Jon Huntsman Jr.
In the final weeks of his misguided presidential campaign, Jon Huntsman Jr. centered his stump speech around the notion that the country not only faced a fiscal deficit but a "trust deficit" that has led us to "no longer trust our elected officials." The message had a certain Brooksian appeal to it, though it might have helped if it had been delivered by a less lugubrious and long-winded candidate. But now that Huntsman's dropped out of the race and heartily endorsed Mitt Rommey, I can't help but ask: who are you to talk about trust, buster?
We are gathered here in remembrance of the Jon Huntsman presidential campaign, which passed away quietly last night in its home state of New Hampshire. Yes, many of its next of kin are still in the first stage of grief (denial), but the rest of us should say our goodbyes, in preparation for moving on to more conservative Republican pastures.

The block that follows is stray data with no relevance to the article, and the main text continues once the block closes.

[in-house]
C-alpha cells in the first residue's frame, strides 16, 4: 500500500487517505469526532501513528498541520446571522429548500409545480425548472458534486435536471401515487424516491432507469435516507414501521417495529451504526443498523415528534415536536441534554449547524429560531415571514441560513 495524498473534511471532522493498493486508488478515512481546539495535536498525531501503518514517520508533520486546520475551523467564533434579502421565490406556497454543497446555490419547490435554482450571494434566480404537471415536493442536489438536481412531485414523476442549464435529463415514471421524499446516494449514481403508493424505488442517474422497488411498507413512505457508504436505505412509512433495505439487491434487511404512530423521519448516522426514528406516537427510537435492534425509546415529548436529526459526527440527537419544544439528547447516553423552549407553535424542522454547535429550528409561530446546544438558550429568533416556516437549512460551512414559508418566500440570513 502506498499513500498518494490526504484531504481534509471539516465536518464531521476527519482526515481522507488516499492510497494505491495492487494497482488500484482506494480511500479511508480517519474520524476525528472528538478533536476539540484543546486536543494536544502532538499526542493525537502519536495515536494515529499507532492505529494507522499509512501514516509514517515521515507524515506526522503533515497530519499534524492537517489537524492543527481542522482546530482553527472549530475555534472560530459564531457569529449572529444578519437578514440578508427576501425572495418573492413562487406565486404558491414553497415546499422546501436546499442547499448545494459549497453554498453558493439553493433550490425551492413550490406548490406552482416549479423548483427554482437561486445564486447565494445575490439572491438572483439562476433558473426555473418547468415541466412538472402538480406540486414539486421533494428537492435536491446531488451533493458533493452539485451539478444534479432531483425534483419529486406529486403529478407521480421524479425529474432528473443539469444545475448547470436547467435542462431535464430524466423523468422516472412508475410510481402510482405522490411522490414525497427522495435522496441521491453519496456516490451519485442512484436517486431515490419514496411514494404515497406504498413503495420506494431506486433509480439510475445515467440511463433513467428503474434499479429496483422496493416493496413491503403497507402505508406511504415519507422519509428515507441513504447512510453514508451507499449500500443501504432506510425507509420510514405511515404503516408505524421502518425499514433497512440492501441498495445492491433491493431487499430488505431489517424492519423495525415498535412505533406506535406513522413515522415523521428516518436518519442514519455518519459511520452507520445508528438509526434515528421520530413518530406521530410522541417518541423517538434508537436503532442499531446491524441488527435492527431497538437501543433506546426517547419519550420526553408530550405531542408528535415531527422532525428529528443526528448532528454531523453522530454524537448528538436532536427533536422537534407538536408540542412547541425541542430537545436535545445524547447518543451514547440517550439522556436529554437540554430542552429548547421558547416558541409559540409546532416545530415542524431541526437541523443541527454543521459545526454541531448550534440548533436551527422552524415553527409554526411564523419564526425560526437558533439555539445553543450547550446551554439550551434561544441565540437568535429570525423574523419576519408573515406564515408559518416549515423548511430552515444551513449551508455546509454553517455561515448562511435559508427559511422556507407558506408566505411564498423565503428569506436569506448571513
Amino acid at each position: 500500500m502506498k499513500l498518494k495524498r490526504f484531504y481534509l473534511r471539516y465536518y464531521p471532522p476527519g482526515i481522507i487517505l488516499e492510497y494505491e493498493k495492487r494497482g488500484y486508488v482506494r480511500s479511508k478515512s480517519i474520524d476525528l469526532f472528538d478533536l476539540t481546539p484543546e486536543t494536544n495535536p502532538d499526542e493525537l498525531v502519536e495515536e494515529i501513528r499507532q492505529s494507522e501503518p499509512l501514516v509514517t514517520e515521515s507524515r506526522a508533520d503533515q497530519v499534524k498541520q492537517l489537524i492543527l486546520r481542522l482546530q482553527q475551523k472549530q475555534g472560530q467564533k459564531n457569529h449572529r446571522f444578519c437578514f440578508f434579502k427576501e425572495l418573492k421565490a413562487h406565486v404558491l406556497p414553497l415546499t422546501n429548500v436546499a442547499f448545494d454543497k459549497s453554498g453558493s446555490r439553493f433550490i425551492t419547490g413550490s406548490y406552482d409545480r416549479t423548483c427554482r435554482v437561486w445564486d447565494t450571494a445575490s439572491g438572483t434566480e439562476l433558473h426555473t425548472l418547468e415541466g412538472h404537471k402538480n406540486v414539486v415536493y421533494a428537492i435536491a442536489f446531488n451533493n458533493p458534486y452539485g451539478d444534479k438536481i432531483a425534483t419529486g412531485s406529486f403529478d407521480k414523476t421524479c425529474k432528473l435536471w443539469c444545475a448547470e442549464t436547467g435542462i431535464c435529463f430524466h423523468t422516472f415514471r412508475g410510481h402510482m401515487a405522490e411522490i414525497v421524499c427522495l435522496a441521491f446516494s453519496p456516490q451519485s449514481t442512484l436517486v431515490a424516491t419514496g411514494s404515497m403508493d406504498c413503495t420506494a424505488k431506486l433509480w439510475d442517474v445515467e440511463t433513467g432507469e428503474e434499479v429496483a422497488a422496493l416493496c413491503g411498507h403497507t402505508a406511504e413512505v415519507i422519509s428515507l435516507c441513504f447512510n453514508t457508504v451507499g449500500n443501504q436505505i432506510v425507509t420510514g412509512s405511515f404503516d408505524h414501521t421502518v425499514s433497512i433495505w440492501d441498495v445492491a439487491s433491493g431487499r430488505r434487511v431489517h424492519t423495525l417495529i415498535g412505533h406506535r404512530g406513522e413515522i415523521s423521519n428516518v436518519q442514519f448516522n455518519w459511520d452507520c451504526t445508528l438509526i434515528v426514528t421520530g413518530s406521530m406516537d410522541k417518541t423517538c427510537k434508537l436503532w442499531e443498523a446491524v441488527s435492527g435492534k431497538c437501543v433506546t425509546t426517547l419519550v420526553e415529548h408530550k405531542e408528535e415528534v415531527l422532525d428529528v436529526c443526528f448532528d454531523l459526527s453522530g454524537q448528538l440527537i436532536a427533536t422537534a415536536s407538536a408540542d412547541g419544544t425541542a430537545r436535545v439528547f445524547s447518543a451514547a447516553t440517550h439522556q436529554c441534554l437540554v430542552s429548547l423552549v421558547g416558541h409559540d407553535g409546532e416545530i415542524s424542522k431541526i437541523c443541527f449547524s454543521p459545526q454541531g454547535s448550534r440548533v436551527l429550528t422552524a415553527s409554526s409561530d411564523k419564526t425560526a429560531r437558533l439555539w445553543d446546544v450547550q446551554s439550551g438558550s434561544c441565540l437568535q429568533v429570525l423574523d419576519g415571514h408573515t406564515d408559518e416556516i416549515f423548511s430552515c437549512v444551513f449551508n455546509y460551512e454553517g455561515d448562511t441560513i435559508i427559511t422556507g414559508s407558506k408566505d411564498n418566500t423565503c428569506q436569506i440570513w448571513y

Salt Lake City, Utah Jon Huntsman Jr. wants to know if I'm in the mood for Mexican food for lunch. "I know a great place we can go downtown," the Utah governor says as we pile into the back seat of his black, tinted Suburban. (He goes there all the time, three of his aides separately assure me.) We drive south from Capitol Hill, passing the enormous Mormon temple in the center of town.